Elizabeth R.'s Story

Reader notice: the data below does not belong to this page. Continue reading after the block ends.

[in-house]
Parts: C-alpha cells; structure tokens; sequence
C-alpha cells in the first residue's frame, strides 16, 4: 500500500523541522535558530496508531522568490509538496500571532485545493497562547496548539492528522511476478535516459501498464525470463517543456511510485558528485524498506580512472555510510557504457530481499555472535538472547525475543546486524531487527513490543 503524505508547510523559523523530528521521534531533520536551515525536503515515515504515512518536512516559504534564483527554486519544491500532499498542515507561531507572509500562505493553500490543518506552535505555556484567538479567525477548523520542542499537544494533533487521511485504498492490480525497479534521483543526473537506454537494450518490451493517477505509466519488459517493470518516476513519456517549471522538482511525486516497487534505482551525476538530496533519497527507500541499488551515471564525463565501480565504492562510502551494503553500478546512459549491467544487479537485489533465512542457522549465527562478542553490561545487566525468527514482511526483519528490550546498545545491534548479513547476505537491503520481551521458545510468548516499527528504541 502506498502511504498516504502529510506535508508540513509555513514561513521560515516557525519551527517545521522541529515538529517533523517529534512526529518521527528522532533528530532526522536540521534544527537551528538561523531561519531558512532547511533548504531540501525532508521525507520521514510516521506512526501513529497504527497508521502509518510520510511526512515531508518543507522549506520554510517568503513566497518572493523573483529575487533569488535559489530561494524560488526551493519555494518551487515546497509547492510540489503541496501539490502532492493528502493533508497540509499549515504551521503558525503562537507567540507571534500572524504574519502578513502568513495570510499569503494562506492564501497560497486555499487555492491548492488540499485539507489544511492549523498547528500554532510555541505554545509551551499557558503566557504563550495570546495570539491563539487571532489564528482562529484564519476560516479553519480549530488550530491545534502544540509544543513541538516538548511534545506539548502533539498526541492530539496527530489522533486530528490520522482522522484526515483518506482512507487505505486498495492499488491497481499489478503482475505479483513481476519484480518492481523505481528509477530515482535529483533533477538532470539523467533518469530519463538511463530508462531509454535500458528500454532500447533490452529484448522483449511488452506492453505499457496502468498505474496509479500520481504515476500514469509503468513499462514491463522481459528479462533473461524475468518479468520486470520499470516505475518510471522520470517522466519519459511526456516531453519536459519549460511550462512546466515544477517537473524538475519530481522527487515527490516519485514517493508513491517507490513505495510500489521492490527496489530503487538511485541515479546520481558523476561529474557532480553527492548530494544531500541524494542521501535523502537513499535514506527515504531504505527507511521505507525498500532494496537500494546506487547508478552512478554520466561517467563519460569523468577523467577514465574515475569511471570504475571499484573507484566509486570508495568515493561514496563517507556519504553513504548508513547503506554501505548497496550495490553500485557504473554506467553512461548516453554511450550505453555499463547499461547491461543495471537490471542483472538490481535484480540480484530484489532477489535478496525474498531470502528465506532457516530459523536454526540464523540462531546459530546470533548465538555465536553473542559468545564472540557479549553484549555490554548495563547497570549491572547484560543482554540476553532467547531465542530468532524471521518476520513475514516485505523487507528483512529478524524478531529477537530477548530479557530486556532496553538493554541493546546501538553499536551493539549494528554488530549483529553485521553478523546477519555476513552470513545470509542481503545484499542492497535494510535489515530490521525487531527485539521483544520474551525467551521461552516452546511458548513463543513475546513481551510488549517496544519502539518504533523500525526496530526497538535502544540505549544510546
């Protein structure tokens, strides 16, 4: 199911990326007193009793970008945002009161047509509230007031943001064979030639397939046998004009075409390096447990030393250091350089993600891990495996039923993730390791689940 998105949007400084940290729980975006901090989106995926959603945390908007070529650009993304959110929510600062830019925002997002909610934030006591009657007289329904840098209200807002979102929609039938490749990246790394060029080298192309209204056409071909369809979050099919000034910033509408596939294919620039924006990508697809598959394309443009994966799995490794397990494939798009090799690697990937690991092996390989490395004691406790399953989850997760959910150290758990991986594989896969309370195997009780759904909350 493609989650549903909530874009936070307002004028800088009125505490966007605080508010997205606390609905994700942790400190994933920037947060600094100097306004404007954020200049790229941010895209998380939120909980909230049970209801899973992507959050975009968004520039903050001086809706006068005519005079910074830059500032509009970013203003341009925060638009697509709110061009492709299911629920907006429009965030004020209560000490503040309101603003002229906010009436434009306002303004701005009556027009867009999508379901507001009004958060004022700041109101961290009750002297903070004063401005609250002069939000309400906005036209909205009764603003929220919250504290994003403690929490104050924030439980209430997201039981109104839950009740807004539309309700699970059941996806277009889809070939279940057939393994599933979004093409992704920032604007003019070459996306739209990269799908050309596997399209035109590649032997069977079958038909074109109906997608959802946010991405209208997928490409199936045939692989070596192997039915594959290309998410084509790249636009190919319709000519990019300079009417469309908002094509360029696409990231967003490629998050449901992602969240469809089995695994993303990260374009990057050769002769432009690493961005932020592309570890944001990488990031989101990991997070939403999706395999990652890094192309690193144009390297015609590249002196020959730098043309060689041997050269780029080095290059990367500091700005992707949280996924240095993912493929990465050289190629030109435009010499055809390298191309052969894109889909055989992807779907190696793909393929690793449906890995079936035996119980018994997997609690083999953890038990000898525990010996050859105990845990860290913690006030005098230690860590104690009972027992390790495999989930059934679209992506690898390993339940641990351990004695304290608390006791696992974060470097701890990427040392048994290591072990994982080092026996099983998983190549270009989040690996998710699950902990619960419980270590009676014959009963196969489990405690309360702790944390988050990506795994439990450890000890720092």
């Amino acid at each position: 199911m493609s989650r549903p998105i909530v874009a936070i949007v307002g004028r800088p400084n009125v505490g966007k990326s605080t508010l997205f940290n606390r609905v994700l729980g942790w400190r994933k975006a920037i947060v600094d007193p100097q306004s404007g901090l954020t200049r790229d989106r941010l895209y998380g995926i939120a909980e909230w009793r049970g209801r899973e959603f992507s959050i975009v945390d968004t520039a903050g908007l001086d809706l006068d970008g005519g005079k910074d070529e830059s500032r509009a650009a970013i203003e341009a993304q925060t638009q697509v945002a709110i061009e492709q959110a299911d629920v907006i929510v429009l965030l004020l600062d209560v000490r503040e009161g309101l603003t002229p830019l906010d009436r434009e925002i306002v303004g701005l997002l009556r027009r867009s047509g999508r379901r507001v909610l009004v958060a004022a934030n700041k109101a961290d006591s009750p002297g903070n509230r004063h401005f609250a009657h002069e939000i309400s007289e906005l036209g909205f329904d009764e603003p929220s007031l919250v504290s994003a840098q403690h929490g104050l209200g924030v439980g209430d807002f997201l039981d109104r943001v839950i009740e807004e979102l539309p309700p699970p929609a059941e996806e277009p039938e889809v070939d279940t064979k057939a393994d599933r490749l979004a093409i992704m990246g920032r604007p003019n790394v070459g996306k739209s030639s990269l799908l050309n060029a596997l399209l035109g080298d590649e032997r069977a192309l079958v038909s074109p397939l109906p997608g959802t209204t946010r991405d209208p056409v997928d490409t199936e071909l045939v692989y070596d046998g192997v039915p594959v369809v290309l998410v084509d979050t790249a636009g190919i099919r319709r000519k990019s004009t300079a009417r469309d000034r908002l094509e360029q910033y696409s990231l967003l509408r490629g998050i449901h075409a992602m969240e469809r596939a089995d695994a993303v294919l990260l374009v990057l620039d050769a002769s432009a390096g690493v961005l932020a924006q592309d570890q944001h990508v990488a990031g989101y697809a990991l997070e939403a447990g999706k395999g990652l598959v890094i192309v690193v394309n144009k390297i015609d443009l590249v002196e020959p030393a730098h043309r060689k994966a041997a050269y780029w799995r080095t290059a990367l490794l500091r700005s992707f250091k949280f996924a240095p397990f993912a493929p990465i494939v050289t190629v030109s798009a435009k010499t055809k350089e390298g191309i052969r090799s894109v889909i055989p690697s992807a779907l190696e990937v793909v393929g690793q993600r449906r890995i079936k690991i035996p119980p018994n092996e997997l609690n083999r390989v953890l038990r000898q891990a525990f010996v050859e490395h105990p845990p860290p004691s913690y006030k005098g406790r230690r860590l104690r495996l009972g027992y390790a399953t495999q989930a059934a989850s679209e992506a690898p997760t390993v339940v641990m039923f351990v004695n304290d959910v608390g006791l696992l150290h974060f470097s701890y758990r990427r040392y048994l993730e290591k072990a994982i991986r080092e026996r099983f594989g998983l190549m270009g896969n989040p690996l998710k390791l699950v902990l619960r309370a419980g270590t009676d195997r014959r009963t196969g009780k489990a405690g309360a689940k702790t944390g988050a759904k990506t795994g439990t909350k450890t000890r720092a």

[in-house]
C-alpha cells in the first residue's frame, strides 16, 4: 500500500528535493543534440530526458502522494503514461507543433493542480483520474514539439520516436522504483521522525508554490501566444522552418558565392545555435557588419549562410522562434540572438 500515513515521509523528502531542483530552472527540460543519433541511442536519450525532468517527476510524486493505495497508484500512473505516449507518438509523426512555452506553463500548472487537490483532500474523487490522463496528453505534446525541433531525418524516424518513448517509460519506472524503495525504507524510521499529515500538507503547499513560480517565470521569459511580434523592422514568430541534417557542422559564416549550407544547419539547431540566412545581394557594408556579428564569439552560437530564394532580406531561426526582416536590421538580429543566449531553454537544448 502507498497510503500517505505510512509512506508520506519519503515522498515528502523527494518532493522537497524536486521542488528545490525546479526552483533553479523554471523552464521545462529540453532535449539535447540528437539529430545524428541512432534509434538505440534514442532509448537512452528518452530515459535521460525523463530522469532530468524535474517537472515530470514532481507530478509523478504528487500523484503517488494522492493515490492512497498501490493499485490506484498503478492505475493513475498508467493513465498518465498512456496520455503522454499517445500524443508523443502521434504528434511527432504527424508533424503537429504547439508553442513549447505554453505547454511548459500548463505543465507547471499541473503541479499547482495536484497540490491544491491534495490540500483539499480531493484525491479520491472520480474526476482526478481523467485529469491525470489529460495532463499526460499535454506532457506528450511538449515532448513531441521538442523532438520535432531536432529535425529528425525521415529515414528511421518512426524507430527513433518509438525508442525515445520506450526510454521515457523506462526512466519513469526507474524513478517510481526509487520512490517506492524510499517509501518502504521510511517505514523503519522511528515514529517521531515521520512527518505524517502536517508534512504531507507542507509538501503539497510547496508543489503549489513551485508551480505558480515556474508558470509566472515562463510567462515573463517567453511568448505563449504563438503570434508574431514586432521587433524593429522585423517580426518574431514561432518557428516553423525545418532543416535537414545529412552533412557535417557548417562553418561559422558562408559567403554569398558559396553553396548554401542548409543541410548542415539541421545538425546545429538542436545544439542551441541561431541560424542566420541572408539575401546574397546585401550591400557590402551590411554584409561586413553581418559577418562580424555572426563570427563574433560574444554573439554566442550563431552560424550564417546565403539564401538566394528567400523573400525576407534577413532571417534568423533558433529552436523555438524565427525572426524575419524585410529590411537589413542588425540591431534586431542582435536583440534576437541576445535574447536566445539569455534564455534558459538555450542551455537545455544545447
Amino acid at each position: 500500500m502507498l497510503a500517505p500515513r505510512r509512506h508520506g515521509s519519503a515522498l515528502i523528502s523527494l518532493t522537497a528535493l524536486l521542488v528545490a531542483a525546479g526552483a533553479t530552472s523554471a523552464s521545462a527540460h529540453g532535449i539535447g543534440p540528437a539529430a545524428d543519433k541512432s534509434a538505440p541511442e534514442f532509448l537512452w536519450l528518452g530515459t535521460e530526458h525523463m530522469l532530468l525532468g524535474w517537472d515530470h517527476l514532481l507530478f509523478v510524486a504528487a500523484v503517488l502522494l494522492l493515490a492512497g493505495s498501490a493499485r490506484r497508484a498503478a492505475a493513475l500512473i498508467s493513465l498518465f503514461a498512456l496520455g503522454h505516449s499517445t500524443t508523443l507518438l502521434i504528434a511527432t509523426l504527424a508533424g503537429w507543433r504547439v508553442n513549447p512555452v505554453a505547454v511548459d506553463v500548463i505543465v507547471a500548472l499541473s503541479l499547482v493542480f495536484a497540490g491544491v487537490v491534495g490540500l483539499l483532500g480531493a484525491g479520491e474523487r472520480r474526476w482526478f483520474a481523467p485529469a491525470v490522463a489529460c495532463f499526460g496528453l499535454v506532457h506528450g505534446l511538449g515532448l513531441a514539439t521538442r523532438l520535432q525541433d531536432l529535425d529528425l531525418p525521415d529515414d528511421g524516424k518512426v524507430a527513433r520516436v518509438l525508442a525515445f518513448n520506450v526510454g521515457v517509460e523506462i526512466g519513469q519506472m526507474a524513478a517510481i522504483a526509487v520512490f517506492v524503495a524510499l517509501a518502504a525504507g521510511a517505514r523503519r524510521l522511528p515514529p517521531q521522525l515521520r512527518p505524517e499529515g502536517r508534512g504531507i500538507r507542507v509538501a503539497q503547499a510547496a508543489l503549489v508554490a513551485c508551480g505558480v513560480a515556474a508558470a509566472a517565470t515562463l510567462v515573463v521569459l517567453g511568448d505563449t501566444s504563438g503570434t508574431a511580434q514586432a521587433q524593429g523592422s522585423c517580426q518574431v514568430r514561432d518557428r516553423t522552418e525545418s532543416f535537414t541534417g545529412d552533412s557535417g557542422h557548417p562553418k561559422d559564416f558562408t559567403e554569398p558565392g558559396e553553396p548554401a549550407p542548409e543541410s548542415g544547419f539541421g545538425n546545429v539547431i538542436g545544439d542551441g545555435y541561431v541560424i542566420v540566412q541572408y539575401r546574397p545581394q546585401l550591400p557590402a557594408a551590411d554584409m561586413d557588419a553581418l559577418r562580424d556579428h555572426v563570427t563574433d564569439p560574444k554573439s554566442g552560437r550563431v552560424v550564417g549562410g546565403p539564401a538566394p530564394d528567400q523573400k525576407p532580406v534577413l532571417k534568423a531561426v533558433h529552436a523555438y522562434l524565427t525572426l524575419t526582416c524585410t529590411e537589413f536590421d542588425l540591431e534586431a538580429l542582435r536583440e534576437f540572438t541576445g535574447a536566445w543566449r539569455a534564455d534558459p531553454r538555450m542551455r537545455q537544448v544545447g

California – My husband's story is sadly typical; it all started with a cough. It could be heard throughout the house and he was incapacitated by it. At first they thought it was bronchitis, when it became bloody they tested for TB. We never thought of lung cancer, he was 41 and didn't smoke. After months of ruling things out and extended hospital stays we found out it was lung cancer. He had the best possible care but it was probably too late. Radiation started immediately, if they could shrink the tumor then they could clear the pneumonia. Six weeks later, after daily pneumonia treatments and two rounds of chemo he could come home. Life was never the same. The doctors figured out how to control the cough because of the radiation. We couldn't do an MRI so we falsely hoped it was stage 3. We went to specialists, talked to surgeons about removing the lung and looked into clinical trials. He was too far gone for surgery so we pinned our hopes on chemotherapy and clinical trials. Every day he was sicker and we told ourselves it was the chemo. It wasn't fair; he was too young, a good man, we had a good marriage and our boy was only six. On his 43rd birthday we got the results from the MRI and clinical trials were are only hope. Once he was released from the hospital from the third stay we went to specialist again trying to see if there was a trial. For the first time insurance denied a chemo treatment. Radiation was ordered for his lower back and I took to fighting for more treatment. One morning I noticed he couldn't move his right arm, later we found out the cancer had broken his neck and one wrong move could end his life. It was during this hospital stay we filed a DNR. They offered surgery to repair the break but no promise he would survive the operation. Radiation continued to reduce the tumor in his neck but we were grasping at hope. My husband was released to home hospice care. I would like to say he died peacefully but it was painful. The amazing nurses did their best to keep him comfortable as first his mind slipped away then his body. Jorenz was diagnosed on May 2, 2011 and died on October 14, 2011. I have the wonderful support of family and friends but am now raising our wonderful boy alone. My hope is to discover the causes of lung cancer and early detection. It is often discovered when it is too late to do more than pray for just a little time.